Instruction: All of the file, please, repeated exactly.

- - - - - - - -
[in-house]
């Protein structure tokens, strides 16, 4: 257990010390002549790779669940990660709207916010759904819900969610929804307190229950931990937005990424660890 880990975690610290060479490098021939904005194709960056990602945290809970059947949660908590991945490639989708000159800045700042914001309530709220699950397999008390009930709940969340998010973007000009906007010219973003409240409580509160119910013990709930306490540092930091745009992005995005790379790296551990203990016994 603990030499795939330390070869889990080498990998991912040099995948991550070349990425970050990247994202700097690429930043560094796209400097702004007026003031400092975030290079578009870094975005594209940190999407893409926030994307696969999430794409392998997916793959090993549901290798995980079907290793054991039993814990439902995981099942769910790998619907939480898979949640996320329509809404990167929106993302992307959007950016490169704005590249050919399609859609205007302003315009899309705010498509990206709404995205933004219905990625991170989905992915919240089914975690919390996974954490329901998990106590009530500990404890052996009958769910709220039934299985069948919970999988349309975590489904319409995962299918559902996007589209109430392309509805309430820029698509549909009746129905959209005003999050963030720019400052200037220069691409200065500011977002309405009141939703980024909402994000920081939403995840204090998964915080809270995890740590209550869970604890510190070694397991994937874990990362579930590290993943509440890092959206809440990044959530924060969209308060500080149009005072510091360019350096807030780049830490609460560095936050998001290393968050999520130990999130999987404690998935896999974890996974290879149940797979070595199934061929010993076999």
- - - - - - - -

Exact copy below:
[in-house]
């Protein structure tokens, strides 16, 4: 257990010390002549790779669940990660709207916010759904819900969610929804307190229950931990937005990424660890 880990975690610290060479490098021939904005194709960056990602945290809970059947949660908590991945490639989708000159800045700042914001309530709220699950397999008390009930709940969340998010973007000009906007010219973003409240409580509160119910013990709930306490540092930091745009992005995005790379790296551990203990016994 603990030499795939330390070869889990080498990998991912040099995948991550070349990425970050990247994202700097690429930043560094796209400097702004007026003031400092975030290079578009870094975005594209940190999407893409926030994307696969999430794409392998997916793959090993549901290798995980079907290793054991039993814990439902995981099942769910790998619907939480898979949640996320329509809404990167929106993302992307959007950016490169704005590249050919399609859609205007302003315009899309705010498509990206709404995205933004219905990625991170989905992915919240089914975690919390996974954490329901998990106590009530500990404890052996009958769910709220039934299985069948919970999988349309975590489904319409995962299918559902996007589209109430392309509805309430820029698509549909009746129905959209005003999050963030720019400052200037220069691409200065500011977002309405009141939703980024909402994000920081939403995840204090998964915080809270995890740590209550869970604890510190070694397991994937874990990362579930590290993943509440890092959206809440990044959530924060969209308060500080149009005072510091360019350096807030780049830490609460560095936050998001290393968050999520130990999130999987404690998935896999974890996974290879149940797979070595199934061929010993076999």